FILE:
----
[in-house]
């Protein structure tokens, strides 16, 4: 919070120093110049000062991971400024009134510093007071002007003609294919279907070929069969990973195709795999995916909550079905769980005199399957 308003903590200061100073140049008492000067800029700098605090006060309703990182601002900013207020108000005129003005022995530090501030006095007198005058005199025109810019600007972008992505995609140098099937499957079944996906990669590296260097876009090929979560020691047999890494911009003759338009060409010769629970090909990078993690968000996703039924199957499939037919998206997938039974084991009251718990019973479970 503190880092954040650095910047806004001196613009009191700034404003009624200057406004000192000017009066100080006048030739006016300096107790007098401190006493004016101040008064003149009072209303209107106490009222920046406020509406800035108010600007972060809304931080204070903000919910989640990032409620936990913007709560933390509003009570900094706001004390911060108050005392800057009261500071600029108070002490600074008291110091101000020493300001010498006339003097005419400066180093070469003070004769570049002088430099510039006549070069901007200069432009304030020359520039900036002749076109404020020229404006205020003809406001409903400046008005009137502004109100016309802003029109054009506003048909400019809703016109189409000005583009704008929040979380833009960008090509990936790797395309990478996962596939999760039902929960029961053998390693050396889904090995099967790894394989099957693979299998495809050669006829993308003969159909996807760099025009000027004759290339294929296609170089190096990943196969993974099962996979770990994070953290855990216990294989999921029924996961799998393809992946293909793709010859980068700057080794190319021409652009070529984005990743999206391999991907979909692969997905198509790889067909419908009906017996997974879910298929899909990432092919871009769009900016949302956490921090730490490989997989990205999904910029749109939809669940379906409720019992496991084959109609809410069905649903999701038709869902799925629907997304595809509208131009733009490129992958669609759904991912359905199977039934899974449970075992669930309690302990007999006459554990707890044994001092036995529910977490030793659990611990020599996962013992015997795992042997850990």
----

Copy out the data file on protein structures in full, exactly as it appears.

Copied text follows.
[in-house]
């Protein structure tokens, strides 16, 4: 919070120093110049000062991971400024009134510093007071002007003609294919279907070929069969990973195709795999995916909550079905769980005199399957 308003903590200061100073140049008492000067800029700098605090006060309703990182601002900013207020108000005129003005022995530090501030006095007198005058005199025109810019600007972008992505995609140098099937499957079944996906990669590296260097876009090929979560020691047999890494911009003759338009060409010769629970090909990078993690968000996703039924199957499939037919998206997938039974084991009251718990019973479970 503190880092954040650095910047806004001196613009009191700034404003009624200057406004000192000017009066100080006048030739006016300096107790007098401190006493004016101040008064003149009072209303209107106490009222920046406020509406800035108010600007972060809304931080204070903000919910989640990032409620936990913007709560933390509003009570900094706001004390911060108050005392800057009261500071600029108070002490600074008291110091101000020493300001010498006339003097005419400066180093070469003070004769570049002088430099510039006549070069901007200069432009304030020359520039900036002749076109404020020229404006205020003809406001409903400046008005009137502004109100016309802003029109054009506003048909400019809703016109189409000005583009704008929040979380833009960008090509990936790797395309990478996962596939999760039902929960029961053998390693050396889904090995099967790894394989099957693979299998495809050669006829993308003969159909996807760099025009000027004759290339294929296609170089190096990943196969993974099962996979770990994070953290855990216990294989999921029924996961799998393809992946293909793709010859980068700057080794190319021409652009070529984005990743999206391999991907979909692969997905198509790889067909419908009906017996997974879910298929899909990432092919871009769009900016949302956490921090730490490989997989990205999904910029749109939809669940379906409720019992496991084959109609809410069905649903999701038709869902799925629907997304595809509208131009733009490129992958669609759904991912359905199977039934899974449970075992669930309690302990007999006459554990707890044994001092036995529910977490030793659990611990020599996962013992015997795992042997850990």